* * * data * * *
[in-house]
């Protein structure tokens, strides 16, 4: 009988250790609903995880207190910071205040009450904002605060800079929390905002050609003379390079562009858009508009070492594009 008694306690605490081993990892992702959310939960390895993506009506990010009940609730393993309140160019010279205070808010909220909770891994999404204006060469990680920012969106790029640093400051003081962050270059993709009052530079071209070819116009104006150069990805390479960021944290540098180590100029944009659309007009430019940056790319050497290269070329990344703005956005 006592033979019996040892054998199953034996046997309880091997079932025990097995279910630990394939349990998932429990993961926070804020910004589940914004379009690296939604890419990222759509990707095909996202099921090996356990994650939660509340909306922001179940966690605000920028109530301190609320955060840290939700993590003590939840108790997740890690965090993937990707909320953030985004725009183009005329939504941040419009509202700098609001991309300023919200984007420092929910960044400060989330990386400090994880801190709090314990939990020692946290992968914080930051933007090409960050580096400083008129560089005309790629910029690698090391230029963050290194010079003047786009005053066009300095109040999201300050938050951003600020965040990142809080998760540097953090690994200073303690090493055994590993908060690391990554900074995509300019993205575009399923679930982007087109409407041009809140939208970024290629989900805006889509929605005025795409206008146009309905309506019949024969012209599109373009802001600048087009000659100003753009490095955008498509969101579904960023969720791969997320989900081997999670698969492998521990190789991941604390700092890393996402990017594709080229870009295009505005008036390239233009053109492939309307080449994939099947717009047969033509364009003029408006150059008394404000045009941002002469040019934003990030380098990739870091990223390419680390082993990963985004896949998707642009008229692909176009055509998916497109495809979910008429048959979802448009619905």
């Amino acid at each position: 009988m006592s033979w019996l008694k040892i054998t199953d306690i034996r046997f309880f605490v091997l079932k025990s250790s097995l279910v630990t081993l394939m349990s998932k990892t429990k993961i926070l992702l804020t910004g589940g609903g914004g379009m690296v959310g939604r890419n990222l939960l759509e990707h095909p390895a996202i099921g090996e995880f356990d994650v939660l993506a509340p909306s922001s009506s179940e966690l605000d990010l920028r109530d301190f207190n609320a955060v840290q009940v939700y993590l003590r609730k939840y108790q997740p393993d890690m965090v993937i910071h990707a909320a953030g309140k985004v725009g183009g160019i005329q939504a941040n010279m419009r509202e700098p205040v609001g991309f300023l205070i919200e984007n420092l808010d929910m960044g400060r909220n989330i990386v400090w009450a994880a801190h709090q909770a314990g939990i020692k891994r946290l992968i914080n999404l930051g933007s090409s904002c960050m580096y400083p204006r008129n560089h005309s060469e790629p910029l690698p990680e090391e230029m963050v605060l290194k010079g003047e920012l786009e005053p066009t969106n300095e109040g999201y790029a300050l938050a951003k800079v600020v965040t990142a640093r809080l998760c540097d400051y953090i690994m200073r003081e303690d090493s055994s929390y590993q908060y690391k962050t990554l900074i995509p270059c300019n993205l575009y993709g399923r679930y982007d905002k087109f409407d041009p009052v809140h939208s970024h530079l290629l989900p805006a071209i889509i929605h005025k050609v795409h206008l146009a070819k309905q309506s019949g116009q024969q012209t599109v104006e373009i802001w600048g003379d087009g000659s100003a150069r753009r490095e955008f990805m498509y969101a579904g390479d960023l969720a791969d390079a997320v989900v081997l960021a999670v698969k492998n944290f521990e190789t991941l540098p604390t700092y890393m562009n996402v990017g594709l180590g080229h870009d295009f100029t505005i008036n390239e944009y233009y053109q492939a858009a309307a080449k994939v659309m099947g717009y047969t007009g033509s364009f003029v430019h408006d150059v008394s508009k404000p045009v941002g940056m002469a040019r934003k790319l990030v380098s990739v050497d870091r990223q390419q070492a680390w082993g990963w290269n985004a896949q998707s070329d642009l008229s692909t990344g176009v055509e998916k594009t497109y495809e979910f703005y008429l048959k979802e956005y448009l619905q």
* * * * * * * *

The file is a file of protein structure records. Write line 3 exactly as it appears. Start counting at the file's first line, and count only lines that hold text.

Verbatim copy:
């Amino acid at each position: 009988m006592s033979w019996l008694k040892i054998t199953d306690i034996r046997f309880f605490v091997l079932k025990s250790s097995l279910v630990t081993l394939m349990s998932k990892t429990k993961i926070l992702l804020t910004g589940g609903g914004g379009m690296v959310g939604r890419n990222l939960l759509e990707h095909p390895a996202i099921g090996e995880f356990d994650v939660l993506a509340p909306s922001s009506s179940e966690l605000d990010l920028r109530d301190f207190n609320a955060v840290q009940v939700y993590l003590r609730k939840y108790q997740p393993d890690m965090v993937i910071h990707a909320a953030g309140k985004v725009g183009g160019i005329q939504a941040n010279m419009r509202e700098p205040v609001g991309f300023l205070i919200e984007n420092l808010d929910m960044g400060r909220n989330i990386v400090w009450a994880a801190h709090q909770a314990g939990i020692k891994r946290l992968i914080n999404l930051g933007s090409s904002c960050m580096y400083p204006r008129n560089h005309s060469e790629p910029l690698p990680e090391e230029m963050v605060l290194k010079g003047e920012l786009e005053p066009t969106n300095e109040g999201y790029a300050l938050a951003k800079v600020v965040t990142a640093r809080l998760c540097d400051y953090i690994m200073r003081e303690d090493s055994s929390y590993q908060y690391k962050t990554l900074i995509p270059c300019n993205l575009y993709g399923r679930y982007d905002k087109f409407d041009p009052v809140h939208s970024h530079l290629l989900p805006a071209i889509i929605h005025k050609v795409h206008l146009a070819k309905q309506s019949g116009q024969q012209t599109v104006e373009i802001w600048g003379d087009g000659s100003a150069r753009r490095e955008f990805m498509y969101a579904g390479d960023l969720a791969d390079a997320v989900v081997l960021a999670v698969k492998n944290f521990e190789t991941l540098p604390t700092y890393m562009n996402v990017g594709l180590g080229h870009d295009f100029t505005i008036n390239e944009y233009y053109q492939a858009a309307a080449k994939v659309m099947g717009y047969t007009g033509s364009f003029v430019h408006d150059v008394s508009k404000p045009v941002g940056m002469a040019r934003k790319l990030v380098s990739v050497d870091r990223q390419q070492a680390w082993g990963w290269n985004a896949q998707s070329d642009l008229s692909t990344g176009v055509e998916k594009t497109y495809e979910f703005y008429l048959k979802e956005y448009l619905q």